There always seemed to be something a little bit mystical and secretive about growing vegies beyond just buying some punnets of seedlings and whacking them in the ground. And yet, when you actually start doing it seriously, it suddenly all becomes clear and it's actually reasonably simple: Vegetables generally start as seeds, then with water and nutrients and sunlight they grow, produce vegetables and more seeds!
So I've started experimenting with seed saving from a variety of vegies and herbs, and it's going really well. Actually this post could probably belong on the "It's all just a learning experience" page, as that's exactly what I've been doing: saving seeds where I can work out how to do it - some are easy but others less obvious - and then reusing them in the garden in the next season. I'm now collecting so much seed that we've started to put together little packets to give to customers at Shantell's restaurant. Hopefully other people will be encouraged to give it a go too.
Many varieties flower and then produce seed pods that will dry out and then burst open to reveal the seeds. The secret is in letting the flowers stay growing on the plant until the pods appear, rather than picking the flowers too early. I've been picking whole stems of plants such as rocket and coriander; the heads of chives and spring onions; and bean and pea pods. Put them in a warm, dry place to completely dry out, on a large plate or dish to catch any seeds that pop out before you get to them. Don't hang them up to dry, or the seeds might fall out and you'll lose them. And the other big tip is to separate the varieties onto different dishes so that the seeds don't get mixed up!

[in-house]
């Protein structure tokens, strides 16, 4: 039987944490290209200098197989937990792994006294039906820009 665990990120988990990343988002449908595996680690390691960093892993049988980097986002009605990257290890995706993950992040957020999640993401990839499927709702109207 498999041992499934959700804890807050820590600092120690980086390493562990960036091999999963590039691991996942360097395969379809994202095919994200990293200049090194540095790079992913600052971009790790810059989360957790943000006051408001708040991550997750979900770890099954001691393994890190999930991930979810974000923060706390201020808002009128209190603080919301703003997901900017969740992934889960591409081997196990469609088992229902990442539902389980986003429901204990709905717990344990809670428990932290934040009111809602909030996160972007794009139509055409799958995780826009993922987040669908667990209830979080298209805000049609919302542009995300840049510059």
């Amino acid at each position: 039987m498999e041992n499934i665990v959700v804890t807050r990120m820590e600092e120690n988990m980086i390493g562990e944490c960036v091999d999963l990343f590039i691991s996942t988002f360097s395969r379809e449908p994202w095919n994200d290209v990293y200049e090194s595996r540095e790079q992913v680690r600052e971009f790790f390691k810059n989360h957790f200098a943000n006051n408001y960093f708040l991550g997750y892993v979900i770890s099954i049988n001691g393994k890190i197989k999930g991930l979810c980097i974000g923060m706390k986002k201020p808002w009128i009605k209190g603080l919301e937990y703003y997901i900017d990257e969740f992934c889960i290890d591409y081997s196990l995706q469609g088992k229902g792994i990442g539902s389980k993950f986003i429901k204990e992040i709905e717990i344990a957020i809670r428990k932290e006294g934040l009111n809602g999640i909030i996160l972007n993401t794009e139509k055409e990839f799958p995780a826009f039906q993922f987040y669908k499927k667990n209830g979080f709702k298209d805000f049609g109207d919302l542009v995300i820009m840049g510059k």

Other varieties of course have the seeds inside the fruit or vegetable. So with those it's a matter of gathering the seed (from tomatoes, cucumbers, pumpkin, capsicum etc.), rinsing off any excess flesh, then drying them out well. The key to these is remembering to save some rather than eating them all, or throwing them out with the peelings!
I'm in the early stages of learning about all of this, but there is lots of information available if you want to know more. There are also local Seed Saver groups who swap seeds and work to continue heritage and rare breeds. Or do what I've done, and give it a go, it's all just a learning experience!